February 24, 2003 – Prevention Connects Muscles, Bones with Good Health 

Prevention connects muscles, bones with good health

R epresenting nearly 18 percent of PPG’s non-occupational, overall medical costs each year, muscle and bone health is the largest, most expensive major medical category -- or family of medical conditions -- among PPG active employees, retirees and their families, according to Dr. Alberto Colombi, corporate medical director.

Muscle and bone concerns may not be as costly to treat on a one-by-one basis as other conditions, but the sheer number of incidents annually has a significant effect on the quality of life and health-care costs.

Also known as musculo-skeletal disorders, the muscle and bone category covers numerous conditions ranging from sprains, strains and bone fractures to arthritis, osteoporosis and chronic back conditions.

“Most people will be affected by muscle and bone problems at some point in their lifetimes,” Colombi said.

“The focus should be on prevention, both at work and at home, so we can minimize not only a person’s risk of experiencing these problems, but also the severity of the problems when they do occur.”

Most problems can be avoided

There are numerous causes of muscle and bone problems. Most, with the exception of aging, can be avoided. Being in poor physical shape and leading a sedentary lifestyle make a person more susceptible to problems. Other triggers include awkward posture and poor maintenance of muscles, ligaments and joints.

“You have people who don’t exercise every day suddenly trying to do everything at once,” Colombi said. “The body is not prepared for that type of physical workout, and the result can be strains and sprains of underused muscles and ligaments.”

According to Colombi, the key to good muscle and bone health is to maintain a minimum fitness level. Regular exercise keeps the body’s structure primed and ready. Weight-bearing activities, such as walking, are particularly good for muscles and bones. People should avoid being overweight, a condition that puts added strain on muscles and joints.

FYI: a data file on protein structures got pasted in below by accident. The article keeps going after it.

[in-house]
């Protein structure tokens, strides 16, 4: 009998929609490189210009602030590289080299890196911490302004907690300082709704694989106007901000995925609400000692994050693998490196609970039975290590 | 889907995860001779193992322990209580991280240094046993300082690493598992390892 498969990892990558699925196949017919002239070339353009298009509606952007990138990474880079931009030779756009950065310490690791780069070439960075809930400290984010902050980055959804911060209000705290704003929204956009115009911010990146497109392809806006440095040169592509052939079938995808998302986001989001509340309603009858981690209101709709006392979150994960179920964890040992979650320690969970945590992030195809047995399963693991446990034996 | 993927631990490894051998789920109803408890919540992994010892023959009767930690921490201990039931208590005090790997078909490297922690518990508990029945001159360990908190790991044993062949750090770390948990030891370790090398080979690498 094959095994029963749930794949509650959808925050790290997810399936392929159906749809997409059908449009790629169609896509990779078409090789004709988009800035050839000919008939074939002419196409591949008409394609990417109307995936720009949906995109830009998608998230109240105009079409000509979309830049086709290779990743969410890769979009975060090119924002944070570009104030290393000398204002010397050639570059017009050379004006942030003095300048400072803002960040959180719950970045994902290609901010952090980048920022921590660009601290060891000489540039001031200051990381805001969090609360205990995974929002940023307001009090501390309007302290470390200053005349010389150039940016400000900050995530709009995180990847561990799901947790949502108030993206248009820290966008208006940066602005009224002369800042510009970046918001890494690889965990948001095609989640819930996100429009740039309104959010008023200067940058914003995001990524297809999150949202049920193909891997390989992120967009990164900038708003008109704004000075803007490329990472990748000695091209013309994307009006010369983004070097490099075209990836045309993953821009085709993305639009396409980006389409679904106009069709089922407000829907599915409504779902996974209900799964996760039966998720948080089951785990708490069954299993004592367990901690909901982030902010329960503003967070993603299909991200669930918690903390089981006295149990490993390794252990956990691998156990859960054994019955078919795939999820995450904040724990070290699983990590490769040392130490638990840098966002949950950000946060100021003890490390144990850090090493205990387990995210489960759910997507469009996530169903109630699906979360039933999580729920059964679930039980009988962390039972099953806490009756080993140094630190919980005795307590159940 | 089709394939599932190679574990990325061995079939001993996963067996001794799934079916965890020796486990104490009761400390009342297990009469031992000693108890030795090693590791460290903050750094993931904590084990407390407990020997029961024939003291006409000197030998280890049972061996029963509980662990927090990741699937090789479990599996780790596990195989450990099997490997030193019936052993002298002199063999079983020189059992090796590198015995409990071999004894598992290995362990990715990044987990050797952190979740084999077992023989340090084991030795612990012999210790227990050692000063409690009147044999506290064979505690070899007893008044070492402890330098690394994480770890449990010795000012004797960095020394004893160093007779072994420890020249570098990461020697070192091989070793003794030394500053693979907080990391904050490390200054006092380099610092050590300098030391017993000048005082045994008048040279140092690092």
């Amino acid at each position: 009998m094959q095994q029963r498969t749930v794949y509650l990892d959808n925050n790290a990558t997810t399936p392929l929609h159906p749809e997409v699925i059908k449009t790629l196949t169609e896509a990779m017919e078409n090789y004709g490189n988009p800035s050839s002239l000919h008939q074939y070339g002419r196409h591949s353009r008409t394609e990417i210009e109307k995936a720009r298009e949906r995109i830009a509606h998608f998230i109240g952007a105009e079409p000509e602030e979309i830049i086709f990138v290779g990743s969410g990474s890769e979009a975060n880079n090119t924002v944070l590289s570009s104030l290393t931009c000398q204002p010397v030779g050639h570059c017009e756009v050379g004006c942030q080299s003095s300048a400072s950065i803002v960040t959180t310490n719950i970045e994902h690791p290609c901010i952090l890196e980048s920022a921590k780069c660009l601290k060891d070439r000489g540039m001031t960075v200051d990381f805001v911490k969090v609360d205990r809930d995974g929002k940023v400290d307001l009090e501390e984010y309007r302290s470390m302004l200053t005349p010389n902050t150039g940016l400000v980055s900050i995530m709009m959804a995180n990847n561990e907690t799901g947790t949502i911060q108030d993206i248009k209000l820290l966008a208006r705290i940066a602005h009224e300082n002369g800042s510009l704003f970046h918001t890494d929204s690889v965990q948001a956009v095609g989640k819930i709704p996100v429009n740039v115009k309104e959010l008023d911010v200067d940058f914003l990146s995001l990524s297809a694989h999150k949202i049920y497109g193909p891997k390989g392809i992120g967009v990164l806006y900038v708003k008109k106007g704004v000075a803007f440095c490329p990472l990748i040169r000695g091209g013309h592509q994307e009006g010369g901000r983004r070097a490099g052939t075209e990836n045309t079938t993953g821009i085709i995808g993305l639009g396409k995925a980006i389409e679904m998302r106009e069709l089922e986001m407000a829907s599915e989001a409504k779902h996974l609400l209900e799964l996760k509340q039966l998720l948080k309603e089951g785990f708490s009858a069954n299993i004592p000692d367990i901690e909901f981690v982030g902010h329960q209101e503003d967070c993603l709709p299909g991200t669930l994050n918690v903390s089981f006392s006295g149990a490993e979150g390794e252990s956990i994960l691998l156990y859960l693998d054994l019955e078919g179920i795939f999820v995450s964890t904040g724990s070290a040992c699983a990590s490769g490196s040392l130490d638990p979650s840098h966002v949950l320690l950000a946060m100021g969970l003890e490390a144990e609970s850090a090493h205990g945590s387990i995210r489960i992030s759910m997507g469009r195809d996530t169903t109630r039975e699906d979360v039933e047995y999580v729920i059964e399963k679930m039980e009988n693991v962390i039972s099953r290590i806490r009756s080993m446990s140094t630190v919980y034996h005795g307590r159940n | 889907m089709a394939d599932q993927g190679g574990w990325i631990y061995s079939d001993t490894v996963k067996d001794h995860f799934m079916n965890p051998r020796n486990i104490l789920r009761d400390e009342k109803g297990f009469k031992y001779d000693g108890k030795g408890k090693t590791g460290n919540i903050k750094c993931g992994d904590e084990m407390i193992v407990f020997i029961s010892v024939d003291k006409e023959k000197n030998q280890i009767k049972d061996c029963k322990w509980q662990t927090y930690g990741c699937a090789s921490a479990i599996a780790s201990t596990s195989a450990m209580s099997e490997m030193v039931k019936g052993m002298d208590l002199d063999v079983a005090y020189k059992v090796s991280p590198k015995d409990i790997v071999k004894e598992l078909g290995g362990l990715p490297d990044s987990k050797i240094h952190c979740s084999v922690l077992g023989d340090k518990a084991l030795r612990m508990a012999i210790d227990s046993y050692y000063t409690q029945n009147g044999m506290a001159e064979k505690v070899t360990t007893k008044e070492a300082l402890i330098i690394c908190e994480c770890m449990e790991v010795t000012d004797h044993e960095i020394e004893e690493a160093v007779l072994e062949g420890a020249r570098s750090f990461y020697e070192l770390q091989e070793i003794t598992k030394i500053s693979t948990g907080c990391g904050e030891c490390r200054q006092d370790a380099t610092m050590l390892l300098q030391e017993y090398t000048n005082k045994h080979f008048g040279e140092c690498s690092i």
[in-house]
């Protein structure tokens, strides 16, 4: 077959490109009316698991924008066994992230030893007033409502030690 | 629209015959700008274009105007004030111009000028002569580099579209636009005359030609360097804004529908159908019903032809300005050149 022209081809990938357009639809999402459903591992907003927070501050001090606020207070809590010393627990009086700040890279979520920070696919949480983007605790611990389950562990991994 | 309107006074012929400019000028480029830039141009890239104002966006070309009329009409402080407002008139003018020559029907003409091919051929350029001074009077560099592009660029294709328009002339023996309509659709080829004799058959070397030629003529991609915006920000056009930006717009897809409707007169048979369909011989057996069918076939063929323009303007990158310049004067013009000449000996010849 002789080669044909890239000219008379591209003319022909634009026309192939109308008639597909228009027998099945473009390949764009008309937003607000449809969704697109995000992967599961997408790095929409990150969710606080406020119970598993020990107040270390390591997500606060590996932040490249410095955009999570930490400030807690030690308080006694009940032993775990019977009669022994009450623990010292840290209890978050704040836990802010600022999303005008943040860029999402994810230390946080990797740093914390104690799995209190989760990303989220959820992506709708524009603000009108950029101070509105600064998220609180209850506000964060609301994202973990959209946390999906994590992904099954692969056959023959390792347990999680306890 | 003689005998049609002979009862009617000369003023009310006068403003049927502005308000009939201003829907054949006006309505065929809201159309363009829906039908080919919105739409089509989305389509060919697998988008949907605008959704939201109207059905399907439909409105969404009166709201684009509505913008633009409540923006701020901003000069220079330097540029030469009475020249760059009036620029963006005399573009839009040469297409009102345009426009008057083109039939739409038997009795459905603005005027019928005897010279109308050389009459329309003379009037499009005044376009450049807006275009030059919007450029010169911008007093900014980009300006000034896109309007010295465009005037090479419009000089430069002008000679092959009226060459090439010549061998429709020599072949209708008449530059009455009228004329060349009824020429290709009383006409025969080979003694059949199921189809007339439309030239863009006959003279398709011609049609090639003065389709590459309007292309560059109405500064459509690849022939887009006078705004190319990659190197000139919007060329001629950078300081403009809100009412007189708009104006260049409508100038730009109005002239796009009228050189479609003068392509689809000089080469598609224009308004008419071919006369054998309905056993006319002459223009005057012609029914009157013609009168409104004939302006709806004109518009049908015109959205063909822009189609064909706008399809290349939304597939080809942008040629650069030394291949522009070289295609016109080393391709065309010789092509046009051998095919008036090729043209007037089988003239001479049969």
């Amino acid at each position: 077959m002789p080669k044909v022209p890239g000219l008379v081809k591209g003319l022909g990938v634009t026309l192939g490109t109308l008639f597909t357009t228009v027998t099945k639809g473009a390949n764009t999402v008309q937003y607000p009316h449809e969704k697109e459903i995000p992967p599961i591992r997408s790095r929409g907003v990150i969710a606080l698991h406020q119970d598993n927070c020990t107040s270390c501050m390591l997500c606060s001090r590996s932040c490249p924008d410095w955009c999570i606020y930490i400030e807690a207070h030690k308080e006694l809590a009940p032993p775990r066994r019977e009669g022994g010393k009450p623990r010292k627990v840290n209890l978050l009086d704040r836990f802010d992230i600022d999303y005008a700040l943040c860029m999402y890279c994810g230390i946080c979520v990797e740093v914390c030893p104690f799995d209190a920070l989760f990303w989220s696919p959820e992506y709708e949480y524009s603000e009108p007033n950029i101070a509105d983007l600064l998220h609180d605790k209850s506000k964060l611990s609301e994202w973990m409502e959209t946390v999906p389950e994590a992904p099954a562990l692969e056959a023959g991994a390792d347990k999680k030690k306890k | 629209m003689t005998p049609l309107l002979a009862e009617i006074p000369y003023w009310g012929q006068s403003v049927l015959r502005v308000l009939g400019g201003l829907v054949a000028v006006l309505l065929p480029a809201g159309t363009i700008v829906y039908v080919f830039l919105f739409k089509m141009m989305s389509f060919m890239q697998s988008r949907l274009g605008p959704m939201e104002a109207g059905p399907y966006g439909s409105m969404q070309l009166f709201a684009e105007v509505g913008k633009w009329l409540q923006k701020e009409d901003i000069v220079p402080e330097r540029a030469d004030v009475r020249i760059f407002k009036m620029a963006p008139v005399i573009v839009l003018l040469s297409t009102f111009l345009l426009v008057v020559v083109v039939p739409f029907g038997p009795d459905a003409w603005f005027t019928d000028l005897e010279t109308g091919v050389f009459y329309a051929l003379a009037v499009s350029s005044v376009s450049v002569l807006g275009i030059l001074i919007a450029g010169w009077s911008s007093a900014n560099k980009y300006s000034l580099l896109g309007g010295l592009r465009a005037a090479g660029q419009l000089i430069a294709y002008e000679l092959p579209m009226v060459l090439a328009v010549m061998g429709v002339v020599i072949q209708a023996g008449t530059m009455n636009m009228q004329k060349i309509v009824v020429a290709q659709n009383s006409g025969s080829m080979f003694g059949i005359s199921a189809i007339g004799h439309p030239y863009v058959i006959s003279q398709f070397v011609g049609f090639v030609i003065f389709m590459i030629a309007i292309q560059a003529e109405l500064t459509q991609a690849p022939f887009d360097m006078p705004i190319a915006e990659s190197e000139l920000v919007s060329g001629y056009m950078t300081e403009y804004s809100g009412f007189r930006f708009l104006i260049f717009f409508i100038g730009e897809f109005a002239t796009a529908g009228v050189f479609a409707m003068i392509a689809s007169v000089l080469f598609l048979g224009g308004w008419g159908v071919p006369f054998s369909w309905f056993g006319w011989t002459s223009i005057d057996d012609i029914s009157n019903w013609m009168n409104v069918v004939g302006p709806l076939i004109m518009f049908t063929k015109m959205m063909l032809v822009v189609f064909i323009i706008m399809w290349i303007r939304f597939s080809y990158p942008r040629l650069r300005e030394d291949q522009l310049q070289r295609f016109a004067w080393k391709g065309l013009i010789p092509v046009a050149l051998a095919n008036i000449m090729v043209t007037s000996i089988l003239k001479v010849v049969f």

Another major preventive technique is to follow ergonomically correct procedures at home and work. A person who properly lifts an item while on the job should use that technique when lifting heavy items at home. If an employee uses a computer at work, the same procedures to avoid eyestrain and repetitive injuries should be followed at home.

“Employees in colder climates are still in the snow-shoveling season, a time when there’s added risk of back and other muscle strains,” Colombi said.

“Before shoveling, you should always stretch and warm up. Push the snow to make it easier on your back and, when necessary, lift only a minimal amount of snow while bending the legs instead of the back. There are also ergonomically correct shovels available to help avoid snow-removal injuries.”

In addition to work around the home, many muscle and bone injuries occur during recreational activities. According to Colombi, it is extremely important to perform proper stretching and warm-up techniques before starting any sporting and recreational activity. People should also wear the proper protective equipment to avoid fractures, sprains and other injuries.

More serious and costly muscle and bone problems include arthritis, osteoporosis and chronic back conditions. Preventive techniques recommended for sprains and strains -- exercise, low body weight and ergonomics -- also help minimize the symptoms of these longer-term conditions. In some cases, such as osteoporosis, good nutritional habits also provide preventive benefits.

Click here to learn more about cardiovascular health, diabetes, muscle and bone health, depression and women's health.

Did you know?

  • 73 percent of PPG’s work-related (workers’ compensation) medical costs for year 2000 involved soft tissue and fracture claims.
  • Physical activity is one of the nation’s leading health indicators and greatly affects the health of individuals and communities, according to Healthy People 2010.
  • The organization also revealed that only 15 percent of adults report physical activity for five or more days per week for 30 minutes or longer. Another 40 percent don’t participate in any regular physical activity.
  • According to a 2002 survey by the Centers for Disease Control and Prevention, arthritis and other chronic joint problems affect one in three U.S. adults. This makes it one of the most common conditions in the United States.
  • Healthy People 2010 sources report that back pain is the second most frequent reason for physician visits and the third most common reason for surgical procedures in the United States.

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